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Engineering grad students get SMASHed

Associate professor Paul Barr discusses the results of a test conducted by a class of civil engineering students at USU.
Associate professor Paul Barr discusses the results of a test conducted by a class of civil engineering students at USU.
Keith Johnson, Deseret News

LOGAN — With a piece of a former 4500 South bridge support from eastside I-215, Dave Petty and Parry Osborn, aided with a computer, began applying pressure.

At 140,000 pounds, the bridge piece began to pop and crack.

At 250,000 pounds, the sounds turned to thuds, and small pieces of concrete began to fly.

At 380,000 pounds, long cracks — technically called "shear failures" — appeared on both sides. Petty and Osborn, graduate students in civil engineering at Utah State University, turned off the pressure.

The test was complete.

The conclusion: Utah Department of Transportation bridge girders — the support pieces of a bridge — are 27 percent stronger when reinforced with carbon fiber.

On Monday, Petty and Osborn tested, for the eighth and final time, a girder that had been part of a freeway bridge. The test was conducted with other graduate civil engineering students in Marvin Halling's course titled Civil Engineering 6050: Experimental Methods. Dismissed from class, they were assigned to calculate and compare reinforced bridges and non-reinforced bridges under pressure.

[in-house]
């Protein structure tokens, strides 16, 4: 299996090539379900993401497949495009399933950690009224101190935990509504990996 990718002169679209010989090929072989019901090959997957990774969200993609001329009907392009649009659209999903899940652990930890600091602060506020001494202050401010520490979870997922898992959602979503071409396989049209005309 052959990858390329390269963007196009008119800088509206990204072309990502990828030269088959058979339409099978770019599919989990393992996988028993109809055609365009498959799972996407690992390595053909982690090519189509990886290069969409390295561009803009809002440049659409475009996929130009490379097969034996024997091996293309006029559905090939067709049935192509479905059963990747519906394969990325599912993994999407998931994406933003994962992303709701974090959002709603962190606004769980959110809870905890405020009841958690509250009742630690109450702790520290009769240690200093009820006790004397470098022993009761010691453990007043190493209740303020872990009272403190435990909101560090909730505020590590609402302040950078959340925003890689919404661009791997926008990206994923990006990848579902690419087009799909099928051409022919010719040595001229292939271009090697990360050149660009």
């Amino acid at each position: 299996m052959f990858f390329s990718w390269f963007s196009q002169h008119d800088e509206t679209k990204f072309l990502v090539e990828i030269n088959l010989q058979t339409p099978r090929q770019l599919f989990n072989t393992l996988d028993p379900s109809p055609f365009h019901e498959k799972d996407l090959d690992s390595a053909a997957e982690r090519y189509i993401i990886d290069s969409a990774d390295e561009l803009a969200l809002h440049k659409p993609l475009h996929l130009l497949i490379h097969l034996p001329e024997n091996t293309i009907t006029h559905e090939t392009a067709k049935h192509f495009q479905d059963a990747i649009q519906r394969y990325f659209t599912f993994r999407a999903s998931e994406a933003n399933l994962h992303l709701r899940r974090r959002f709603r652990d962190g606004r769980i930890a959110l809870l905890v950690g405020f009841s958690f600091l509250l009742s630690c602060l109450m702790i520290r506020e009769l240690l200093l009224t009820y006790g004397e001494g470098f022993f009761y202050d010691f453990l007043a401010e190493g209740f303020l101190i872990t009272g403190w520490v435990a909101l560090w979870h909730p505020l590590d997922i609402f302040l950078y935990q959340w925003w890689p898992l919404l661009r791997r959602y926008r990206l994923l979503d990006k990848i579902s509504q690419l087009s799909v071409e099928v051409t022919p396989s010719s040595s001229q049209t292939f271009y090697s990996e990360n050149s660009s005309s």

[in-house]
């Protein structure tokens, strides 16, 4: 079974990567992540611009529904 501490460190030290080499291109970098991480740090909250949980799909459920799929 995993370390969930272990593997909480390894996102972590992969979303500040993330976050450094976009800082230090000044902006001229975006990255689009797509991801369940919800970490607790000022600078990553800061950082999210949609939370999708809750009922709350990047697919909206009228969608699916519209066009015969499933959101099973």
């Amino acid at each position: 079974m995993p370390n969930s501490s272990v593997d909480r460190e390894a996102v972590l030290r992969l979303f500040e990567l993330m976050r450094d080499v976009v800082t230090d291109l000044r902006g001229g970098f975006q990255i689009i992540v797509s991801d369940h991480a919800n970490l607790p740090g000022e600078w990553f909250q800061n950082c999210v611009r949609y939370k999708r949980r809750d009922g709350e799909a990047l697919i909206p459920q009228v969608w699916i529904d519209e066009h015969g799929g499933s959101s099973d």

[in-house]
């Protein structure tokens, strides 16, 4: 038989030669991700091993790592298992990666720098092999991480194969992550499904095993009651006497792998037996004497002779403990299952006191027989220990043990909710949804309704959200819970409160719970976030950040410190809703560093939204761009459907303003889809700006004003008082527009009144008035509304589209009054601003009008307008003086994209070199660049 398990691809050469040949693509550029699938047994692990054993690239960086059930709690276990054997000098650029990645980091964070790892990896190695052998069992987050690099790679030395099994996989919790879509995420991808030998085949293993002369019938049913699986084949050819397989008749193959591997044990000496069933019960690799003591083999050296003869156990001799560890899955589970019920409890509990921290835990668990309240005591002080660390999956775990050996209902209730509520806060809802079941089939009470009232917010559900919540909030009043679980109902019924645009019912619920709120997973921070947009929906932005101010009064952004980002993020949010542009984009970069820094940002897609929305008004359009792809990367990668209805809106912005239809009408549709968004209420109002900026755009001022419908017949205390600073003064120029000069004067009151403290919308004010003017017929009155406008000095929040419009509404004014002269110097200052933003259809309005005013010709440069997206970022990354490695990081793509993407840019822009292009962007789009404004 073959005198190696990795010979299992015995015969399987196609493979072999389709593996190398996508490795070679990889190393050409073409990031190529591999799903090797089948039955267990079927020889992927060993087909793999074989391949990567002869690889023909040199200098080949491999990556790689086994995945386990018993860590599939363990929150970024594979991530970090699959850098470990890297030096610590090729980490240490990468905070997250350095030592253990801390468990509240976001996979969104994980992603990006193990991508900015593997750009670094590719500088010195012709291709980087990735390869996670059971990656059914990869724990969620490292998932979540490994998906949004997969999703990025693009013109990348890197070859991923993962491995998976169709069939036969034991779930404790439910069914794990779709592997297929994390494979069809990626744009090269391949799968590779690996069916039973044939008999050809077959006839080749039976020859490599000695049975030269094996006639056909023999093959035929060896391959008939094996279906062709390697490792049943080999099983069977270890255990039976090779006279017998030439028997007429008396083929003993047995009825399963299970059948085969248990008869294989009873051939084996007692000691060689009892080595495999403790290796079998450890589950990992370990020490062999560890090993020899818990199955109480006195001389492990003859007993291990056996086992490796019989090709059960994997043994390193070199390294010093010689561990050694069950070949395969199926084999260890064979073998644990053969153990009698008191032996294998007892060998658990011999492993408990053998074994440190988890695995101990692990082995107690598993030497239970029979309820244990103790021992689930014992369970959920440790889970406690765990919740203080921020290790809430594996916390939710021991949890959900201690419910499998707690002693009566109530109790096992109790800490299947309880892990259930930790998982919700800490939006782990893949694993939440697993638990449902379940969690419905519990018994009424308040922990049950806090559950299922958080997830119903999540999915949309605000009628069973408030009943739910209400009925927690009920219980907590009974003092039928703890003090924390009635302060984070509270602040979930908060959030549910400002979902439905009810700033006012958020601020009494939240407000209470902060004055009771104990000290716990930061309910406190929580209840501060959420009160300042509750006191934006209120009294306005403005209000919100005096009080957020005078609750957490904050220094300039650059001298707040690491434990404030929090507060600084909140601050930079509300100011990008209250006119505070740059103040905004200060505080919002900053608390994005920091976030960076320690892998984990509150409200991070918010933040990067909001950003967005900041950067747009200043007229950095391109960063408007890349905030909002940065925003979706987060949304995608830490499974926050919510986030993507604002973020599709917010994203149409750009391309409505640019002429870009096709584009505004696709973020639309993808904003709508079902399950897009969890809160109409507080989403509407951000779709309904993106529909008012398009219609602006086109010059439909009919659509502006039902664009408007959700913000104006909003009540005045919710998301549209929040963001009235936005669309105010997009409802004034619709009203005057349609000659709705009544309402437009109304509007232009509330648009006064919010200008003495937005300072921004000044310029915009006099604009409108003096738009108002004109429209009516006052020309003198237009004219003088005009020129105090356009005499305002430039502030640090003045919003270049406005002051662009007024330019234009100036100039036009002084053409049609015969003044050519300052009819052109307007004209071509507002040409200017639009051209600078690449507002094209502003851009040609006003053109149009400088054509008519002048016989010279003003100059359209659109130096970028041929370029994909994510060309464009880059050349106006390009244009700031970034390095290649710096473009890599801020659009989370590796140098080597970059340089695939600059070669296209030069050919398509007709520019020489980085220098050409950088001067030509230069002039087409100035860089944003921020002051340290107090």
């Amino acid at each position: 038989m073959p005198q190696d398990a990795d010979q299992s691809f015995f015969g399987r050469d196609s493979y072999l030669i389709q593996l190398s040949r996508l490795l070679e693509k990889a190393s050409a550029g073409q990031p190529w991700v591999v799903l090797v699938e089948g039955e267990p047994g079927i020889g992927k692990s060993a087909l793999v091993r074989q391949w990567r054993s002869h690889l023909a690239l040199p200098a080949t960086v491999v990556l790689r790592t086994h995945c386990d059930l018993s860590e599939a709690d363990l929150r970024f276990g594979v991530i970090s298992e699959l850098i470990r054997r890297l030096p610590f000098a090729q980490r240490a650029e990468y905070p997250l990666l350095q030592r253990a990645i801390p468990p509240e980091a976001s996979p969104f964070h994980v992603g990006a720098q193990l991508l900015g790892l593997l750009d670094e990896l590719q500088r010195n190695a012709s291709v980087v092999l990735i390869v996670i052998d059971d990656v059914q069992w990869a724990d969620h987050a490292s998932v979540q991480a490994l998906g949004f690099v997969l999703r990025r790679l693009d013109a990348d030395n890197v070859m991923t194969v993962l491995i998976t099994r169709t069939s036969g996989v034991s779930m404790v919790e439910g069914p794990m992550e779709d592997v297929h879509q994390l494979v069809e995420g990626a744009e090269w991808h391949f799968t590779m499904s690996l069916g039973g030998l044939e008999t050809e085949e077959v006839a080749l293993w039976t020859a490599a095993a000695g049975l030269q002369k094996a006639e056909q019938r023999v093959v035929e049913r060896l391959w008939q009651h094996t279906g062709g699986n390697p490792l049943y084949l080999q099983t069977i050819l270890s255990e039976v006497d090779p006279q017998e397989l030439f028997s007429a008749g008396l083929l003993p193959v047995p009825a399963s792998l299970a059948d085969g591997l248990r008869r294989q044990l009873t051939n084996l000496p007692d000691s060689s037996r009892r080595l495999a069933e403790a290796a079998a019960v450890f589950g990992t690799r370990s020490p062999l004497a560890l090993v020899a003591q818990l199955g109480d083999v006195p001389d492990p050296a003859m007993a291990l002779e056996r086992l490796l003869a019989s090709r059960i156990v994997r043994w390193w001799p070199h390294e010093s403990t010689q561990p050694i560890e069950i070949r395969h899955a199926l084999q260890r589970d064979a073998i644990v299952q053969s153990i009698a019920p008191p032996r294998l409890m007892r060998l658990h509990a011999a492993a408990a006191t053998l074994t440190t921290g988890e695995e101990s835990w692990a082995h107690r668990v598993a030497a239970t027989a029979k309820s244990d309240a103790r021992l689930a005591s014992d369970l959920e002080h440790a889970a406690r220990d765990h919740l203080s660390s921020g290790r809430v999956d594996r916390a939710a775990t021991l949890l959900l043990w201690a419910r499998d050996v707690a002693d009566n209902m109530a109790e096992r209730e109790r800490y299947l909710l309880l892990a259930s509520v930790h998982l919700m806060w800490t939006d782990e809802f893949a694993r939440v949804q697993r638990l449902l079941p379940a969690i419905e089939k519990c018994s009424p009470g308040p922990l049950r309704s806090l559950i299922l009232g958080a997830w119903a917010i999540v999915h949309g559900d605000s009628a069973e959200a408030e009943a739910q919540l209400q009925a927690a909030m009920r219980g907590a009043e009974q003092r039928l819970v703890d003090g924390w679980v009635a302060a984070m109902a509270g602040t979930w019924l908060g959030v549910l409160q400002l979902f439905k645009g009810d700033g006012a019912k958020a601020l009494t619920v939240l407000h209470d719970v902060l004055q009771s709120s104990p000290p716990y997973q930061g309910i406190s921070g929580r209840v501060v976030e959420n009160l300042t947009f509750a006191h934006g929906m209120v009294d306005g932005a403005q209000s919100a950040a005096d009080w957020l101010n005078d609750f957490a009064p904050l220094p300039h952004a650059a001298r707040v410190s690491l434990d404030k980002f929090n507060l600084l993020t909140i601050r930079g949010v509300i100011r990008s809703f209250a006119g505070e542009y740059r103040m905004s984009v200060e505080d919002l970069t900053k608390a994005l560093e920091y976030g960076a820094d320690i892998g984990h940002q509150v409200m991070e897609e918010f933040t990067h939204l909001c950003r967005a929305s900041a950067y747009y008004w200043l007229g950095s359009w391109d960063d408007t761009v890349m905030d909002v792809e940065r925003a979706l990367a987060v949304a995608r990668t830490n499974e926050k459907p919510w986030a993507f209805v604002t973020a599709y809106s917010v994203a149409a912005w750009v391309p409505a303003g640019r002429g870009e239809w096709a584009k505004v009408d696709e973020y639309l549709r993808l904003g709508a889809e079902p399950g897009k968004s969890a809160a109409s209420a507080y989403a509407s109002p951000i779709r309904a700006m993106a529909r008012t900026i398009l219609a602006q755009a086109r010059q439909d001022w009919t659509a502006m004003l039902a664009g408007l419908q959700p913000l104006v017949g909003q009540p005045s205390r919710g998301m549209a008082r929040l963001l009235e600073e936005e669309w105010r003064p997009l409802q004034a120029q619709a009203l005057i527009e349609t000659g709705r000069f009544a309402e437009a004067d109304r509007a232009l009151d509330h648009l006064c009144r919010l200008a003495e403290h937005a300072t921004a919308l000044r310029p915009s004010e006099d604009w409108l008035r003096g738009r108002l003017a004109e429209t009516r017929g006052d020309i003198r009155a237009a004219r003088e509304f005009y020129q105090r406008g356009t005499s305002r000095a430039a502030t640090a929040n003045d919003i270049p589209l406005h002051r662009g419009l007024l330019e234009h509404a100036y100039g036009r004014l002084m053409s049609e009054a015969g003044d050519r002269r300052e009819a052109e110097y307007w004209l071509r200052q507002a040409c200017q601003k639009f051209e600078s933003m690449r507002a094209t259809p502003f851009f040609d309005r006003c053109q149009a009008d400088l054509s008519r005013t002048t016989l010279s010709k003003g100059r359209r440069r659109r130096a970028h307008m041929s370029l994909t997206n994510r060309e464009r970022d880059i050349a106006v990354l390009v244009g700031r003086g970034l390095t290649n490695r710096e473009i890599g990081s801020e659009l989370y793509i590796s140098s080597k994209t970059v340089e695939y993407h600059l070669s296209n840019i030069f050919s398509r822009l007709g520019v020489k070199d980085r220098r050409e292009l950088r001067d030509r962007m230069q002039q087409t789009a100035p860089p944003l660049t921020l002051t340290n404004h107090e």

Petty and Osborn have also tested non-reinforced girders from the 4500 South bridge and concluded that a girder of the same size without carbon fiber would get shear failures at about 300,000 pounds.

"What we're looking at are extreme cases," said civil engineering professor Paul Barr, who also works in the new Systems Materials and Structural Health lab in which the 4500 South bridge was tested. "When does it actually fail?"

UDOT passed the old girders to USU's SMASH lab and challenged students and faculty to test the girders' strength. They also challenged USU to find other materials or methods to make existing bridges stronger, which would be cheaper than building new bridge.

Petty and Osborn discovered carbon fiber when researching bridges in other locations, such as California and Nevada. "We got some of our research from Canada," Petty said.

Carbon fiber is known for its strength and has been used in aerospace and military. "Carbon fiber is in the hull of the Navy's new war ship," Osborn said.

It would be too expensive to construct girders completely out of carbon fiber. But attaching it to the sides of girders or in weak spots on the bottoms of girders is cost-effective. The carbon fiber that the Salt Lake City offices of BASF Global donated to USU for the project normally costs about $20,000.

The testing has cost about $200,000, paid for with state and federal funds. Petty and Osborn will submit a paper to UDOT with their calculations and conclusions in coming months. They graduate in May.

In Salt Lake City, Carmen Swanwick, UDOT chief structural engineer, is excited to read the results. UDOT has used carbon fiber in bridges that have been struck by vehicles.

UDOT engineers want to learn additional techniques and ways to use carbon fiber.

"We're looking at ways to implement the carbon fiber wrap," she said.